IN THE UNITED STATES DISTRICT COURT FOR THE EASTERN DISTRICT OF CALIFORNIA
February 22, 2010
REVEREND BECK, PETITIONER,
K. HARRINGTON, WARDEN, RESPONDENT.
The opinion of the court was delivered by: Dennis L. Beck United States Magistrate Judge
FINDINGS AND RECOMMENDATION REGARDING PETITION FOR WRIT OF HABEAS CORPUS
Petitioner is a state prisoner proceeding pro se with a petition for writ of habeas corpus pursuant to 28 U.S.C. § 2254.
Petitioner filed the instant petition for writ of habeas corpus on November 25, 2009. (Court Doc. 1.) Petitioner contends that his present incarceration in the California Department of Corrections and Rehabilitation (CDCR) is unlawful. He claims that he was transferred from the Minnesota Department of Corrections in retaliation for the exercise of his constitutionally protected rights and he is being denied adequate medical treatment. Petitioner seeks an order directing the CDCR to cease any disciplinary action against him and return him to the State of Minnesota.
Rule 4 of the Rules Governing § 2254 Cases requires the Court to make a preliminary review of each petition for writ of habeas corpus. The Court must dismiss a petition "[i]f it plainly appears from the face of the petition . . . that the petitioner is not entitled to relief." Rule 4 of the Rules Governing 2254 Cases; see also Hendricks v. Vasquez, 908 F.2d 490 (9th Cir.1990). A federal court may only grant a petition for writ of habeas corpus if the petitioner can show that "he is in custody in violation of the Constitution . . . ." 28 U.S.C. § 2254(a). A habeas corpus petition is the correct method for a prisoner to challenge the "legality or duration" of his confinement. Badea v. Cox, 931 F.2d 573, 574 (9th Cir. 1991), quoting, Preiser v. Rodriguez, 411 U.S. 475, 485 (1973); Advisory Committee Notes to Rule 1 of the Rules Governing Section 2254 Cases. In contrast, a civil rights action pursuant to 42 U.S.C. § 1983 is the proper method for a prisoner to challenge the conditions of that confinement. McCarthy v. Bronson, 500 U.S. 136, 141-42 (1991); Preiser, 411 U.S. at 499; Badea, 931 F.2d at 574; Advisory Committee Notes to Rule 1 of the Rules Governing Section 2254 Cases.
In this case, Petitioner's claims of retaliation and denial of adequate medical treatment are challenges to the conditions of confinement, not the fact or duration of that confinement. Thus, Petitioner is not entitled to habeas corpus relief, and this petition must be dismissed. Indeed, Petitioner has previously filed a section 2254 petition in case number 1:09-cv-00276 TAG HC, on February 12, 2009. That petition was dismissed for failure to state a cognizable claim on April 2, 2009. Thereafter, Petitioner sought review of these claims by way of a civil rights complaint pursuant to 42 U.S.C. § 1983 in case number 1:09-cv-00486 SMS PC, which was dismissed with prejudice for failure to state a cognizable claim on September 22, 2009. (Court Docs. 26, 27.)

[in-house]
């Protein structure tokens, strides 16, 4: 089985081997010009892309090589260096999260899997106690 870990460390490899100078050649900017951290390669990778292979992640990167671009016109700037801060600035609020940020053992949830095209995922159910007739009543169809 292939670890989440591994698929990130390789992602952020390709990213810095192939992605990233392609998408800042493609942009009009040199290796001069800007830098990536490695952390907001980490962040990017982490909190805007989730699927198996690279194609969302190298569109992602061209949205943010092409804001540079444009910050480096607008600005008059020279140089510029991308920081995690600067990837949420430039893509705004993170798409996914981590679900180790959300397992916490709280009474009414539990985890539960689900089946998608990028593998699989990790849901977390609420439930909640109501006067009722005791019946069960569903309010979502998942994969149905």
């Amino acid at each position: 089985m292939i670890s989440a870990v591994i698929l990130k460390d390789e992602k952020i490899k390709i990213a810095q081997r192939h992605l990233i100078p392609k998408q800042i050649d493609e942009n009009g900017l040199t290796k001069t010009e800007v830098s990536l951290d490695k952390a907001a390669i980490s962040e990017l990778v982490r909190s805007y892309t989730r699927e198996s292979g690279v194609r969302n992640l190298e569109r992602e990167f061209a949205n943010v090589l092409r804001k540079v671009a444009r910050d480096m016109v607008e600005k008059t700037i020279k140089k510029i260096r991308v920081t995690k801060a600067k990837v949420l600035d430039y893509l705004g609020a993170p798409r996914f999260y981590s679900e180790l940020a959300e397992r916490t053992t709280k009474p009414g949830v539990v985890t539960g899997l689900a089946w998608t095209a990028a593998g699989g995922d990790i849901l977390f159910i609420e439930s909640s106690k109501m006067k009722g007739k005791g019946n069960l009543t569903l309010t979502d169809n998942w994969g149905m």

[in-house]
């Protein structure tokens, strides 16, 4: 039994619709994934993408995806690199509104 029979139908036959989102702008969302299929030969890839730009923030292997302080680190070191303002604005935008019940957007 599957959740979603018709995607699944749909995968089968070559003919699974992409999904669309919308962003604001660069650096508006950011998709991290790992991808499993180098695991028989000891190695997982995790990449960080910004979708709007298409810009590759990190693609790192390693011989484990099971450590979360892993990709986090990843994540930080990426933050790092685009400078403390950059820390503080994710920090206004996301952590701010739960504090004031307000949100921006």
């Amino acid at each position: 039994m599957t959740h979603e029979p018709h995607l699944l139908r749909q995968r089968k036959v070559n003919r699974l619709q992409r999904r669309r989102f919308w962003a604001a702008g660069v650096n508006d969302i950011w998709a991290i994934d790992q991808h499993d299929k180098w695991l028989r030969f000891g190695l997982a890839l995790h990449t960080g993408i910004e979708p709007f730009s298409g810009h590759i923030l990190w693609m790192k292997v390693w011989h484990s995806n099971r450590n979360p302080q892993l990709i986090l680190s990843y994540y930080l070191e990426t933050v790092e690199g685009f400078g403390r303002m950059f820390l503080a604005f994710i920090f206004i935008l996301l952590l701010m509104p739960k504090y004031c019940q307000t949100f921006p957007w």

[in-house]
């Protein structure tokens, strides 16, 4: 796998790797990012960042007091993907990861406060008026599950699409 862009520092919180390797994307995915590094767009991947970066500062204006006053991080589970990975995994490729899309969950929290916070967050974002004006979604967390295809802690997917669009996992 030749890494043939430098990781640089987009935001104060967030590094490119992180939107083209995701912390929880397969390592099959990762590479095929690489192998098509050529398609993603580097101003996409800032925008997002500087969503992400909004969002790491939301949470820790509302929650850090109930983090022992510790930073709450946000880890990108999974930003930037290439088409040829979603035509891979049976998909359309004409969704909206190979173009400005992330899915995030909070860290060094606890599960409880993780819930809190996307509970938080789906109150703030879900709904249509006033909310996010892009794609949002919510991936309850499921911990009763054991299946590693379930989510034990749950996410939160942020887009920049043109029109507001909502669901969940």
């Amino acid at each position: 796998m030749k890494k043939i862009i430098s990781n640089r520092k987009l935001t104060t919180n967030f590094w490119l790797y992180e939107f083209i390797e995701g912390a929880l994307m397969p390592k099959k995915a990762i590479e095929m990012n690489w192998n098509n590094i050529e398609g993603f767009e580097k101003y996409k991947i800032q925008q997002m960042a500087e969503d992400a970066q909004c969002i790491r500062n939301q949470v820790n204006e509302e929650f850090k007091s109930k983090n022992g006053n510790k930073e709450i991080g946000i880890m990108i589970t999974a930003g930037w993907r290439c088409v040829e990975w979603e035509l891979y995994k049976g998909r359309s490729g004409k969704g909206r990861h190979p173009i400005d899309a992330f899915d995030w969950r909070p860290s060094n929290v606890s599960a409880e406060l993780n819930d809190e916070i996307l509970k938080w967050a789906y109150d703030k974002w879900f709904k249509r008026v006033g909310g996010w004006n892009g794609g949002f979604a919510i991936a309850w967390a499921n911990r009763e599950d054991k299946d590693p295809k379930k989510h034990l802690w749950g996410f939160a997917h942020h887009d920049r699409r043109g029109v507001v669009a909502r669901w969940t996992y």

Based on the foregoing, it is HEREBY RECOMMENDED that:
1. The instant petition for writ of habeas corpus be DISMISSED; and
2. The Clerk of Court be directed to terminate this action.
This Findings and Recommendation is submitted to the assigned United States District Court Judge, pursuant to the provisions of 28 U.S.C. section 636 (b)(1)(B) and Rule 304 of the Local Rules of Practice for the United States District Court, Eastern District of California. Within thirty (30) days after being served with a copy, any party may file written objections with the court and serve a copy on all parties. Such a document should be captioned "Objections to Magistrate Judge's Findings and Recommendation." Replies to the objections shall be served and filed within fourteen (14) days after service of the objections. The Court will then review the Magistrate Judge's ruling pursuant to 28 U.S.C. § 636 (b)(1)(C). The parties are advised that failure to file objections within the specified time may waive the right to appeal the District Court's order. Martinez v. Ylst, 951 F.2d 1153 (9th Cir. 1991).
IT I S SO ORDERED.
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